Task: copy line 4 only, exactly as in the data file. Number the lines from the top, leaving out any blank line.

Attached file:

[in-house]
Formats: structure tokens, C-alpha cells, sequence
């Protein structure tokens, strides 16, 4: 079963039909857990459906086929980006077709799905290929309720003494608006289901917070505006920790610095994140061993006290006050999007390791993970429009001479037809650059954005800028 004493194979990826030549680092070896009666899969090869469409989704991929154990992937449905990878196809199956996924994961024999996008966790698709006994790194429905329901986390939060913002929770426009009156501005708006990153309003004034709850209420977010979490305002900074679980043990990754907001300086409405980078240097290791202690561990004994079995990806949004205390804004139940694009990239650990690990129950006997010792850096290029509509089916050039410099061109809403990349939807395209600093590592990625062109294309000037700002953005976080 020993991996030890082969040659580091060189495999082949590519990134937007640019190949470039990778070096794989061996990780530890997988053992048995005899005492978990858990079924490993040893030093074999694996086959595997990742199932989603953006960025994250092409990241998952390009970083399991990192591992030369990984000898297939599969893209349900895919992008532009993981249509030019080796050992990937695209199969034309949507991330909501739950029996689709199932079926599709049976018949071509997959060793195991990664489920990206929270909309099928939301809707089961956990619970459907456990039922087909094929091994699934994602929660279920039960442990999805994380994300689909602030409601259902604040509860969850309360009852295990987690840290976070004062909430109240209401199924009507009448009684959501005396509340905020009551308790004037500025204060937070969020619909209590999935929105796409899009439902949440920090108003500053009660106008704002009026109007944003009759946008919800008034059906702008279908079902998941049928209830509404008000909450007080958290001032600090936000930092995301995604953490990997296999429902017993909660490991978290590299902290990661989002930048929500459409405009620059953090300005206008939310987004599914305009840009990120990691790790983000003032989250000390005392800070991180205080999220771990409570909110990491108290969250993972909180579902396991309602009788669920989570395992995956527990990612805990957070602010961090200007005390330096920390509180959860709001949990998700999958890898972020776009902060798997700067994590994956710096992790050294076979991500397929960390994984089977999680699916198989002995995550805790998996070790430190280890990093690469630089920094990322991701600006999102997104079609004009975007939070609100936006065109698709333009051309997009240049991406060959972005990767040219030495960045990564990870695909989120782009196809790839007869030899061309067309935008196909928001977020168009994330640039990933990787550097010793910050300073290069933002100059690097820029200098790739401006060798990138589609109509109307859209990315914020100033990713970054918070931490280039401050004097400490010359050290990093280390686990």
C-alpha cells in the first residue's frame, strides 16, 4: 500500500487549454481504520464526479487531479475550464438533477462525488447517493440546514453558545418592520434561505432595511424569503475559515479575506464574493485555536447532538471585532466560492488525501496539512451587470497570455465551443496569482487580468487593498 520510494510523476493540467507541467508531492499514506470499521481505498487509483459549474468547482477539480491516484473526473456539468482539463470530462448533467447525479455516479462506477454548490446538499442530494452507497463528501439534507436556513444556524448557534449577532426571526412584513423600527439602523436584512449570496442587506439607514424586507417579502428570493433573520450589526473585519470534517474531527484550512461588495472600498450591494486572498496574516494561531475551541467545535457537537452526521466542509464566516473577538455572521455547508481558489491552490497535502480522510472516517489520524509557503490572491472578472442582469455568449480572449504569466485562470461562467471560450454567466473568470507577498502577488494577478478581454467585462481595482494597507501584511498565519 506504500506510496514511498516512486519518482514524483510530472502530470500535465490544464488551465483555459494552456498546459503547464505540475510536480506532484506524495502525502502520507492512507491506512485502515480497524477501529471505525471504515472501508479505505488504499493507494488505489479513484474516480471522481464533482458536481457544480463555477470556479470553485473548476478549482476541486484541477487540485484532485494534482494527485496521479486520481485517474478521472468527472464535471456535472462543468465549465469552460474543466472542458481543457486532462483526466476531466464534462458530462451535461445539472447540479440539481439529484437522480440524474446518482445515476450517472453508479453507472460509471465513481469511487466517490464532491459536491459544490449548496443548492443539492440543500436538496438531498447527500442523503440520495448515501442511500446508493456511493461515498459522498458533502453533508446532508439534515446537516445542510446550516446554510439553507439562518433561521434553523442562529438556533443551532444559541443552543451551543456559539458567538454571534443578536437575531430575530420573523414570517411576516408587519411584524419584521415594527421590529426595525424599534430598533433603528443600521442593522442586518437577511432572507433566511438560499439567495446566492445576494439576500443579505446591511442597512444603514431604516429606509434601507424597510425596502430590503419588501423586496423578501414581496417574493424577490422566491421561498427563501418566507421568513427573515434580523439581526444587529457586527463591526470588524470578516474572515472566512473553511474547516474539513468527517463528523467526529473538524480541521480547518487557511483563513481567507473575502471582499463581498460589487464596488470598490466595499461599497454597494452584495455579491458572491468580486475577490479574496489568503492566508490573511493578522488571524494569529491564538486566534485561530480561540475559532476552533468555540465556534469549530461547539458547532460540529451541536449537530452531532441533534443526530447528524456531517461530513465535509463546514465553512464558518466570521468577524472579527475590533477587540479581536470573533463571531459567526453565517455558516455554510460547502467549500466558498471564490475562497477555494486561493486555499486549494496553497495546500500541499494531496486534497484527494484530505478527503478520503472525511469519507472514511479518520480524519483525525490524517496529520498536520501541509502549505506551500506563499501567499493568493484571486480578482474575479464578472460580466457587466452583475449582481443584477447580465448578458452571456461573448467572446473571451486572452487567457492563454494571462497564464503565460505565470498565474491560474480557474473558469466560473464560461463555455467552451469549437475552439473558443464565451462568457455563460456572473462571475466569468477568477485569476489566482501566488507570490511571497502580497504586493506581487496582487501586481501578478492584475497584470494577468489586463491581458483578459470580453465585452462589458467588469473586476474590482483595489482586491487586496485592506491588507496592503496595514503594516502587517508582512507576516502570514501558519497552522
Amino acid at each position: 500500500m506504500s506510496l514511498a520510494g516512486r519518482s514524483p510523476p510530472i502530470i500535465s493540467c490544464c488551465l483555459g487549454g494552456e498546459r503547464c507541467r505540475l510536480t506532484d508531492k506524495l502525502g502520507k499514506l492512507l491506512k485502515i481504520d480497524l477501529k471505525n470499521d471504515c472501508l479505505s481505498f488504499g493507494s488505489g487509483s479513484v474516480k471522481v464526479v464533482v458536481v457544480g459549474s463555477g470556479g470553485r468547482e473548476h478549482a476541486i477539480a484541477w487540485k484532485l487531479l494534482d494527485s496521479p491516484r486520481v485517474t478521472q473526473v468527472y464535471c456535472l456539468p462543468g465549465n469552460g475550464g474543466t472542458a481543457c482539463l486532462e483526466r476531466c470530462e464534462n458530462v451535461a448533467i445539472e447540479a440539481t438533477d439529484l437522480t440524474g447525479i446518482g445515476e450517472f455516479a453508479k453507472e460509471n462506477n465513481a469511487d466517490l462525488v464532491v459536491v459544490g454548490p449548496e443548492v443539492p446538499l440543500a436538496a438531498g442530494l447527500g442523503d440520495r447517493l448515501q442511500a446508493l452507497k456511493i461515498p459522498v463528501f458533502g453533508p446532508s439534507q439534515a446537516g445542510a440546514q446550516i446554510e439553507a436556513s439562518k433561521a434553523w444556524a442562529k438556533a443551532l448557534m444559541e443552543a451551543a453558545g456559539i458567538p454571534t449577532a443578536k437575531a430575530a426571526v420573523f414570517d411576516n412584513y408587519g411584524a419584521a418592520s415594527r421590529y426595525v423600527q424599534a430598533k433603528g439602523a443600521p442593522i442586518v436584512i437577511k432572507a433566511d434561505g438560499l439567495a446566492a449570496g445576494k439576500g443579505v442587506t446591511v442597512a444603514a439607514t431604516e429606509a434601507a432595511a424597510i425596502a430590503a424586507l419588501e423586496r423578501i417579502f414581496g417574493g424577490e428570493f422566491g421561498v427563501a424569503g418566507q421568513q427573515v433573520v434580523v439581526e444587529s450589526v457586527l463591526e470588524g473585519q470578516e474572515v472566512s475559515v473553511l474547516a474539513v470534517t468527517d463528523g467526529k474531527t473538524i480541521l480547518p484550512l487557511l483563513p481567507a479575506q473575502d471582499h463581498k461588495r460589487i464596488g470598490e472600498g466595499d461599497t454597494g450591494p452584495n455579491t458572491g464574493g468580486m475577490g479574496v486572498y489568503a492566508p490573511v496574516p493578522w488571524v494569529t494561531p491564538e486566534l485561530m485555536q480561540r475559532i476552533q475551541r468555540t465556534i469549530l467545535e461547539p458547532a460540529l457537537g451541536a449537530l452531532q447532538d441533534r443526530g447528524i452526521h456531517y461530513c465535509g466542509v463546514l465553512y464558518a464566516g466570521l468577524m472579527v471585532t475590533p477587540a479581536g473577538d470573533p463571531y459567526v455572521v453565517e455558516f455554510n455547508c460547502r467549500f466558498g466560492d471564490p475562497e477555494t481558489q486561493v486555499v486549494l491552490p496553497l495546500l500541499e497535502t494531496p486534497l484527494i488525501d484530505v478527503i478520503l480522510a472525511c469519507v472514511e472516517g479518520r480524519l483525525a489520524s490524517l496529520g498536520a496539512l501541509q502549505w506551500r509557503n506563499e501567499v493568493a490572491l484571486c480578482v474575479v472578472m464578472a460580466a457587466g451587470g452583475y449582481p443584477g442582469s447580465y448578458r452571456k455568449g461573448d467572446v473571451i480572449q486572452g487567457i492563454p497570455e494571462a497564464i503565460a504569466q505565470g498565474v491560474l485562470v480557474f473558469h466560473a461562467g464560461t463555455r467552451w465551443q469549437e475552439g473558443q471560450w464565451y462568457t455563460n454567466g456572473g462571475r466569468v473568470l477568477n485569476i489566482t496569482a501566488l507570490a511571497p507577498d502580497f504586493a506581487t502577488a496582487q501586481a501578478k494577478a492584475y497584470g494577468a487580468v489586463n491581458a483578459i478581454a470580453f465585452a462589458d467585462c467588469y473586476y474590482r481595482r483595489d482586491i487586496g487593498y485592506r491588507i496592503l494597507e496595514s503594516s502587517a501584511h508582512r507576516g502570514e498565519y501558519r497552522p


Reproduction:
C-alpha cells in the first residue's frame, strides 16, 4: 500500500487549454481504520464526479487531479475550464438533477462525488447517493440546514453558545418592520434561505432595511424569503475559515479575506464574493485555536447532538471585532466560492488525501496539512451587470497570455465551443496569482487580468487593498 520510494510523476493540467507541467508531492499514506470499521481505498487509483459549474468547482477539480491516484473526473456539468482539463470530462448533467447525479455516479462506477454548490446538499442530494452507497463528501439534507436556513444556524448557534449577532426571526412584513423600527439602523436584512449570496442587506439607514424586507417579502428570493433573520450589526473585519470534517474531527484550512461588495472600498450591494486572498496574516494561531475551541467545535457537537452526521466542509464566516473577538455572521455547508481558489491552490497535502480522510472516517489520524509557503490572491472578472442582469455568449480572449504569466485562470461562467471560450454567466473568470507577498502577488494577478478581454467585462481595482494597507501584511498565519 506504500506510496514511498516512486519518482514524483510530472502530470500535465490544464488551465483555459494552456498546459503547464505540475510536480506532484506524495502525502502520507492512507491506512485502515480497524477501529471505525471504515472501508479505505488504499493507494488505489479513484474516480471522481464533482458536481457544480463555477470556479470553485473548476478549482476541486484541477487540485484532485494534482494527485496521479486520481485517474478521472468527472464535471456535472462543468465549465469552460474543466472542458481543457486532462483526466476531466464534462458530462451535461445539472447540479440539481439529484437522480440524474446518482445515476450517472453508479453507472460509471465513481469511487466517490464532491459536491459544490449548496443548492443539492440543500436538496438531498447527500442523503440520495448515501442511500446508493456511493461515498459522498458533502453533508446532508439534515446537516445542510446550516446554510439553507439562518433561521434553523442562529438556533443551532444559541443552543451551543456559539458567538454571534443578536437575531430575530420573523414570517411576516408587519411584524419584521415594527421590529426595525424599534430598533433603528443600521442593522442586518437577511432572507433566511438560499439567495446566492445576494439576500443579505446591511442597512444603514431604516429606509434601507424597510425596502430590503419588501423586496423578501414581496417574493424577490422566491421561498427563501418566507421568513427573515434580523439581526444587529457586527463591526470588524470578516474572515472566512473553511474547516474539513468527517463528523467526529473538524480541521480547518487557511483563513481567507473575502471582499463581498460589487464596488470598490466595499461599497454597494452584495455579491458572491468580486475577490479574496489568503492566508490573511493578522488571524494569529491564538486566534485561530480561540475559532476552533468555540465556534469549530461547539458547532460540529451541536449537530452531532441533534443526530447528524456531517461530513465535509463546514465553512464558518466570521468577524472579527475590533477587540479581536470573533463571531459567526453565517455558516455554510460547502467549500466558498471564490475562497477555494486561493486555499486549494496553497495546500500541499494531496486534497484527494484530505478527503478520503472525511469519507472514511479518520480524519483525525490524517496529520498536520501541509502549505506551500506563499501567499493568493484571486480578482474575479464578472460580466457587466452583475449582481443584477447580465448578458452571456461573448467572446473571451486572452487567457492563454494571462497564464503565460505565470498565474491560474480557474473558469466560473464560461463555455467552451469549437475552439473558443464565451462568457455563460456572473462571475466569468477568477485569476489566482501566488507570490511571497502580497504586493506581487496582487501586481501578478492584475497584470494577468489586463491581458483578459470580453465585452462589458467588469473586476474590482483595489482586491487586496485592506491588507496592503496595514503594516502587517508582512507576516502570514501558519497552522